All data were stored using the LifeGuide intervention authoring software [16], an online software that enables researchers to create Web-based interventions. This software automatically captures data regarding all Web pages accessed, and length of time spent viewing each Web page. A visualization tool was created using R to enable us to determine patterns of Web usage. The tool enables researchers to visually compare when particular parts of the intervention were viewed, for how long, and in what order, across all participants. A Web-based interface for the visualization tool was developed using the Shiny Web application for R (Figure 1). A user guide for the visualization tool will be made available shortly, and both the tool and user manual will be made available free of charge via the LifeGuide website.

    In brief, to run the tool, one needs to feed it 4 types of files: a page flow file (which shows the order in which participants have looked at pages and the time they have spent on them); a user data file (which contains data on participant characteristics and outcomes or data participants have entered into the intervention), a coding file (which assigns each intervention page a numerical code), and a color file (which assigns each intervention page code a specific color). At the top of all the interfaces, there is the option to sort participants by sequence length (the amount of time a participant has spent viewing the intervention) and choose the type of visualization plot (Table 1) the viewer wants to see.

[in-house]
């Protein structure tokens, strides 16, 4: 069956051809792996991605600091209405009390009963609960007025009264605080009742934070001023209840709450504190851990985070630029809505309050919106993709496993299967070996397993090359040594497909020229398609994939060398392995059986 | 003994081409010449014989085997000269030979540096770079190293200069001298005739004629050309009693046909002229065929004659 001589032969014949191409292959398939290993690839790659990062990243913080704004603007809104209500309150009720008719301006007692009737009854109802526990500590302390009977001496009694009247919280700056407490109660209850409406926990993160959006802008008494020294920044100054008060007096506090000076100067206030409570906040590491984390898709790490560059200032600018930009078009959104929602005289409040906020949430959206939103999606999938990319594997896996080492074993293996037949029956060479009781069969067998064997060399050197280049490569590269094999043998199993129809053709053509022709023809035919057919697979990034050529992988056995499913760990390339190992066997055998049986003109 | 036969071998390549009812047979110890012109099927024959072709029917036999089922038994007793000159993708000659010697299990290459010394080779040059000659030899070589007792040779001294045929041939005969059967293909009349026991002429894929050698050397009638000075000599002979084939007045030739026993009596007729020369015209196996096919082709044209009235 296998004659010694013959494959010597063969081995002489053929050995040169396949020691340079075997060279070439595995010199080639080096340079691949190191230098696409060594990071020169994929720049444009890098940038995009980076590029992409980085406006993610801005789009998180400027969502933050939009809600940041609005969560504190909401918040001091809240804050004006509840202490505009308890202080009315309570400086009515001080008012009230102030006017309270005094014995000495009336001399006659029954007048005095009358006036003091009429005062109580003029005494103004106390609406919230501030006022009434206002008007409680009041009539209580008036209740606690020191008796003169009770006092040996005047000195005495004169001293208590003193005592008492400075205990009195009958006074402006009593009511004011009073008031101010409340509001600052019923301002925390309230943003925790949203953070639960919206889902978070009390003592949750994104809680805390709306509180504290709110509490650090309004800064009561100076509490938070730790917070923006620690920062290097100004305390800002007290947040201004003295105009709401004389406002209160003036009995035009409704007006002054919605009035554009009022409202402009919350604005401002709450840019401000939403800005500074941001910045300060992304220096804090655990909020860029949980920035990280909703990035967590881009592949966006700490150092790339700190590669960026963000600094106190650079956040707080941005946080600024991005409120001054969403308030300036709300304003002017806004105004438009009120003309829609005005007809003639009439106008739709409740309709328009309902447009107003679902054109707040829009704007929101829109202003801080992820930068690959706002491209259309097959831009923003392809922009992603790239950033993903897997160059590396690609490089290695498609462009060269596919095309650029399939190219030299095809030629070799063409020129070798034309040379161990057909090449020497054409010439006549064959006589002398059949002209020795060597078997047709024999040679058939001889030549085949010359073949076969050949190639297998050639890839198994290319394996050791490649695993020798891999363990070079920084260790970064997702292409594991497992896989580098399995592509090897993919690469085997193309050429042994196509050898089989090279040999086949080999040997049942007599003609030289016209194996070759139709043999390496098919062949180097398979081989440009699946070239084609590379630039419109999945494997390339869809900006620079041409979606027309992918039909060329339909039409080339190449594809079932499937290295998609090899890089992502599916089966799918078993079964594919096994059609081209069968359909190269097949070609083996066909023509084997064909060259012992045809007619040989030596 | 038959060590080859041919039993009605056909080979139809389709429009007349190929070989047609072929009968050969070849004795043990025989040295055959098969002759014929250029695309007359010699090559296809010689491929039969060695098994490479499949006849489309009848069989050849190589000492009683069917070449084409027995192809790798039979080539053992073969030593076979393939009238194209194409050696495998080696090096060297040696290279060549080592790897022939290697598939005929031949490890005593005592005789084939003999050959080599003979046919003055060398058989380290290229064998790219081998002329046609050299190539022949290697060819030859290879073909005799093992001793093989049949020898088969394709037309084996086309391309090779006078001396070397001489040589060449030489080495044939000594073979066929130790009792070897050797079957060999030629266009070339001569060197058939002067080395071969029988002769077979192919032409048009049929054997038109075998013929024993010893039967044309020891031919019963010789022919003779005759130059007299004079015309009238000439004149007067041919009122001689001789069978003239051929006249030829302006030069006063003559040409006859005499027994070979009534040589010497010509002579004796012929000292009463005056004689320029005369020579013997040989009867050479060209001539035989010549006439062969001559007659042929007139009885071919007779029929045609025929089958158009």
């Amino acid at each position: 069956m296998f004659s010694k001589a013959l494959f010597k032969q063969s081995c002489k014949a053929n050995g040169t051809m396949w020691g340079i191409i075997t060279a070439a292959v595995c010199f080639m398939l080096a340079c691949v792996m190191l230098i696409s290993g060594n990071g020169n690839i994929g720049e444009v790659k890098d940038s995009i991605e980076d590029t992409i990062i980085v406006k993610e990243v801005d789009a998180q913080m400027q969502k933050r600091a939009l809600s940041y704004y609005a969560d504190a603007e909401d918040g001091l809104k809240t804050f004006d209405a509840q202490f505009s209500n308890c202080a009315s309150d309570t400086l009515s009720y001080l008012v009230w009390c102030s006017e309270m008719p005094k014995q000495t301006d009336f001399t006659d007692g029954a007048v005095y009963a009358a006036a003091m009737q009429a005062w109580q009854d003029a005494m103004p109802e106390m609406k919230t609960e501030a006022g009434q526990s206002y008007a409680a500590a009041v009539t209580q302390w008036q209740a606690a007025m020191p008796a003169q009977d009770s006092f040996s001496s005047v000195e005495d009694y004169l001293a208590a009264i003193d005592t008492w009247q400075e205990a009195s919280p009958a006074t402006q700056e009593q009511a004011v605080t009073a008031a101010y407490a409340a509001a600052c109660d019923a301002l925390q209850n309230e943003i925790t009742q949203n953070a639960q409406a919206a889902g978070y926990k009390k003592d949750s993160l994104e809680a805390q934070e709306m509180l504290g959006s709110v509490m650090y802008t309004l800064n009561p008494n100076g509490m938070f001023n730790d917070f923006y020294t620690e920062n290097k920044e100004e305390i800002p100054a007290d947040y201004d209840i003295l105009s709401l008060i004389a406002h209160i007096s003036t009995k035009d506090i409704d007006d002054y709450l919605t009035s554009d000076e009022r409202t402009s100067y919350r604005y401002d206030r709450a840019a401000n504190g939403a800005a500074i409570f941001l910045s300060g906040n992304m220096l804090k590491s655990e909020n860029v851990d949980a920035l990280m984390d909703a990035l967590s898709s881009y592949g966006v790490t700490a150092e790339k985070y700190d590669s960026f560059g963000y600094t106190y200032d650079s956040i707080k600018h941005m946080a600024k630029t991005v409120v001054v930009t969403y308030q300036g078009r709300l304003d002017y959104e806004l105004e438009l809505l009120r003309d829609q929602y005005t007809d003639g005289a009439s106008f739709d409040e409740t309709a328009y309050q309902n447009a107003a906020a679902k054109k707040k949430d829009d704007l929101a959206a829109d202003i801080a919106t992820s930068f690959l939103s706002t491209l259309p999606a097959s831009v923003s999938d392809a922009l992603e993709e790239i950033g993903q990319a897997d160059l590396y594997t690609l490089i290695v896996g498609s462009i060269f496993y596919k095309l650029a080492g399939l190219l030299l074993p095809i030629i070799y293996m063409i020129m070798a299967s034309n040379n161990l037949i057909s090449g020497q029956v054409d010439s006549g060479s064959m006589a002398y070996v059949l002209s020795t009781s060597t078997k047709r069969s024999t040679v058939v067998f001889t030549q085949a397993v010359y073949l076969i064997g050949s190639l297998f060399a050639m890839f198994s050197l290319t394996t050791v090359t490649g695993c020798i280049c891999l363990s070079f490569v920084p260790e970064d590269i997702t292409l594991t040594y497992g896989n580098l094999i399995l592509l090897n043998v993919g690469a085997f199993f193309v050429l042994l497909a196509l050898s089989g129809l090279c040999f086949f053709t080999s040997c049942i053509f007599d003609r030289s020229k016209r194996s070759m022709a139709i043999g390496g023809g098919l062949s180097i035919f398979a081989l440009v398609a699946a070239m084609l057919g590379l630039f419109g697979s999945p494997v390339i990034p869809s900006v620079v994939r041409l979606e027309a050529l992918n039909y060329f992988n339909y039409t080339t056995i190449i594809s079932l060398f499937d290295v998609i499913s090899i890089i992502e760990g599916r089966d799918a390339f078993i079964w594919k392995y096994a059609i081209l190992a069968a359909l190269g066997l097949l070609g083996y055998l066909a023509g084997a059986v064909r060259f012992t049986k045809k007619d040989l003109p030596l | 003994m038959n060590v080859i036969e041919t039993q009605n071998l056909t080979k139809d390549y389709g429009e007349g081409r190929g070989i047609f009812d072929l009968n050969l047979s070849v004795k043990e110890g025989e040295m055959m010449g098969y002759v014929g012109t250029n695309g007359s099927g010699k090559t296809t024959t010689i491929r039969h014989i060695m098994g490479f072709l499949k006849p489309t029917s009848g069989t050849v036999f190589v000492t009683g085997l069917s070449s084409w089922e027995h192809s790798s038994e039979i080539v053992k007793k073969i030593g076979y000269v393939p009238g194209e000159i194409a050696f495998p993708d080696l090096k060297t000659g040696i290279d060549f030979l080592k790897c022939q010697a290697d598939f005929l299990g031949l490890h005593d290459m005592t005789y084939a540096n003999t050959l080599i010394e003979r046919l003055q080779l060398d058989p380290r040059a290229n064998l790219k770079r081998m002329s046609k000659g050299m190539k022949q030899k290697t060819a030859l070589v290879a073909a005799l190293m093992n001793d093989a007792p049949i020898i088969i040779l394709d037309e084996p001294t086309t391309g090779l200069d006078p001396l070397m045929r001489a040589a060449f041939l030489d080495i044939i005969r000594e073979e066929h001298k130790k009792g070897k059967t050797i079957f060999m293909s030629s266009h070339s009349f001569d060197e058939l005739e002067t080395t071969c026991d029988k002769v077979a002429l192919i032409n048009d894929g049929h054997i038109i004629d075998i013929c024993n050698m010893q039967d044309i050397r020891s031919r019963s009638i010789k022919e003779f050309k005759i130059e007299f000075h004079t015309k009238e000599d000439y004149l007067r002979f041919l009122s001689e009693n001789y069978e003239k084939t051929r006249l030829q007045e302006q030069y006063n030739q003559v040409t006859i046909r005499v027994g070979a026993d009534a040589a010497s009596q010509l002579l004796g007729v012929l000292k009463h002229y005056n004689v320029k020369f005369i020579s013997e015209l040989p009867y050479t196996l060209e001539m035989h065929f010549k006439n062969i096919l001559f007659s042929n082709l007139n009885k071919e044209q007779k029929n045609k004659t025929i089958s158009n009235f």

Table 1. Different types of plots shown in a visualization.
    View this table

    The visualization can be filtered based on variables in the dataset (eg, user characteristics or outcomes) or which groups of pages users have/have not seen. If you have run a visualization that you want to follow-up on through statistical analysis, the tool can create an Excel file (Microsoft, Redmond, WA, USA) that lists details of all users who have seen a particular group of intervention pages.

    Figure 1. Screenshot of the visualization tool.
    View this figure

    Statistical Data Analysis

    Data analysis for the moderators (use of the optional sessions, food diary, and steps diary) was carried out using SPSS (SPSS Inc, Chicago, IL, USA).